A federal judge has refused to dismiss a lawsuit by hundreds of meatpacking workers seeking compensation for the time they spend donning and doffing protective clothing.
The decision last week by U.S. District Judge John Lungstrum in Kansas City, Kan., is significant because it reinterprets earlier 10th Circuit law in light of a recent landmark decision by the U.S. Supreme Court.
In 1994, the 10th U.S. Circuit Court of Appeals, whose rulings are law in Kansas and five other states, held that donning and doffing of standard protective gear was not “work” within the meaning of the federal wage and hour laws and therefore wasn’t compensable.
But in 2005, the Supreme Court held that any activity that is “integral and indispensable” to a “principal activity” performed by production workers is compensable under the Fair Labor Standards Act.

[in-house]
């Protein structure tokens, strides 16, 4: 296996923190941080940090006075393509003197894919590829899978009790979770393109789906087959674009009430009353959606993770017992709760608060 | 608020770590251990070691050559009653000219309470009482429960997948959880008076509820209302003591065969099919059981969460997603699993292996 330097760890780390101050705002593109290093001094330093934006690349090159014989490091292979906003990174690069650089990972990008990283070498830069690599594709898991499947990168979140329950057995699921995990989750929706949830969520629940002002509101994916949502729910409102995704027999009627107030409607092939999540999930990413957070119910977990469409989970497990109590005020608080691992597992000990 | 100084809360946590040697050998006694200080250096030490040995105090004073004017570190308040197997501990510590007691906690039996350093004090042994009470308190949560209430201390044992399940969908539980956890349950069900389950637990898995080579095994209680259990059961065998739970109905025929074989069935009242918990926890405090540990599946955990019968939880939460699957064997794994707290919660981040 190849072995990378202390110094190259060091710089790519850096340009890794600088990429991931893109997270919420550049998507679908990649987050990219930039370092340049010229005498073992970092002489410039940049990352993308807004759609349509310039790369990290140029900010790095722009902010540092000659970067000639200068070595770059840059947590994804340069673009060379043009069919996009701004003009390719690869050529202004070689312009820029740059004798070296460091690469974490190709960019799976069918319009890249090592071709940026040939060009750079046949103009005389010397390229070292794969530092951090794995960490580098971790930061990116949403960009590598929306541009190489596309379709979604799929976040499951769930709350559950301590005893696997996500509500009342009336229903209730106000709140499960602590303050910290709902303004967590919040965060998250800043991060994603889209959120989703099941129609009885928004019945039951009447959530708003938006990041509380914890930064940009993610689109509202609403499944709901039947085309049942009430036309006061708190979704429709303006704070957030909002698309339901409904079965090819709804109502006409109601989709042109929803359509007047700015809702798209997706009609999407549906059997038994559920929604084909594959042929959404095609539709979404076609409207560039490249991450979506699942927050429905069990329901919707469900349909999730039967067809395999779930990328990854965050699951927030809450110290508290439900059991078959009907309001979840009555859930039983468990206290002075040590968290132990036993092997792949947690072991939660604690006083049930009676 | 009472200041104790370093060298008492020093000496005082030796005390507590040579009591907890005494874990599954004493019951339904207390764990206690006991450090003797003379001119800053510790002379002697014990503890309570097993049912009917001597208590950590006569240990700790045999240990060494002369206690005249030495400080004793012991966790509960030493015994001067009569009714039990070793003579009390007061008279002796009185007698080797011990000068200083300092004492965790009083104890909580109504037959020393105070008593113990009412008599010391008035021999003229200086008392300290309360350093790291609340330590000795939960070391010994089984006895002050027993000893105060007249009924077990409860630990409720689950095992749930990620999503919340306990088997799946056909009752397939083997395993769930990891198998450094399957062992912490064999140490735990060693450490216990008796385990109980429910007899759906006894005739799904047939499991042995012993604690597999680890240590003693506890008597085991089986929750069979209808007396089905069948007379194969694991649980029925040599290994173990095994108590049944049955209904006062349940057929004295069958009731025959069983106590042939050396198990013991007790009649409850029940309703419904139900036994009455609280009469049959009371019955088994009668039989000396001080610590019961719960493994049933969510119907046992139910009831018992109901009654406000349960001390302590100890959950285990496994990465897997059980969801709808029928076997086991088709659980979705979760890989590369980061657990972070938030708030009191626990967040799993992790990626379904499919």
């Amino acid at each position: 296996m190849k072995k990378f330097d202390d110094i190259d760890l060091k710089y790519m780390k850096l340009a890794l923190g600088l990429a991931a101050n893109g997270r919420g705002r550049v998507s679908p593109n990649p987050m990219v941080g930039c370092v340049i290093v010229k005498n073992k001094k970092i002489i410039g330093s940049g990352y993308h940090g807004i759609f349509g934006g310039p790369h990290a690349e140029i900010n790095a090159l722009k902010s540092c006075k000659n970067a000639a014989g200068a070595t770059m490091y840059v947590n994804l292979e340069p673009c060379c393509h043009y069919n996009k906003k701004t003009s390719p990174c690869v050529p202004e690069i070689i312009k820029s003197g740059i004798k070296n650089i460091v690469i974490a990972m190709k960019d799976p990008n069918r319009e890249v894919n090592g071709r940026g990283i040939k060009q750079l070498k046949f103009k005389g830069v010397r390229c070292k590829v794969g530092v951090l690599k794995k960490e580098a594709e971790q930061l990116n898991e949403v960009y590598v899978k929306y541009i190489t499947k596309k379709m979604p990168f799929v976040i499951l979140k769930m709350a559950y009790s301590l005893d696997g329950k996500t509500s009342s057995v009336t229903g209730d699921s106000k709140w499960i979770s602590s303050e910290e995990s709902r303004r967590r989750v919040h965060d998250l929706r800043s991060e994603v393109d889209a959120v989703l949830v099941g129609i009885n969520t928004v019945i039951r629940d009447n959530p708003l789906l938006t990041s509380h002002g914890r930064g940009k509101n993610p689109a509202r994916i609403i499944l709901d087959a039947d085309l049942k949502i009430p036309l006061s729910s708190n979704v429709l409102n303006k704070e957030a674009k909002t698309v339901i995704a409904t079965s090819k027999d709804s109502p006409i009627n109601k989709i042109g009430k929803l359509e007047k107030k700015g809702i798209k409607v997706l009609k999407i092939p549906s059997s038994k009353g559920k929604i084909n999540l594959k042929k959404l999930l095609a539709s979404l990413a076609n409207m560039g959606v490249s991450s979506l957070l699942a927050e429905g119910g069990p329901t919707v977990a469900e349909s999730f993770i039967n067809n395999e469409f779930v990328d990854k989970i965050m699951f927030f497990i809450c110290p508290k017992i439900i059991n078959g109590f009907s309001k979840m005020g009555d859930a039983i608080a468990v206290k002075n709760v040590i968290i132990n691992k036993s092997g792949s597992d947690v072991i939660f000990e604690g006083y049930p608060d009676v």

The case before Lungstrum was filed last May by 262 current and former workers at the Tyson Fresh Meats Inc. plant in Holcomb, Kan. The number of plaintiffs has since burgeoned to 823.
The workers, most of whom are Latino immigrants, charged that they did not receive wages and overtime pay for the time they spent putting on and removing protective clothing and walking to and from their work stations.
The suit seeks certification as a class action on behalf of all overtime-eligible Tyson employees who have worked at the 2,500-employee plant in the past five years.
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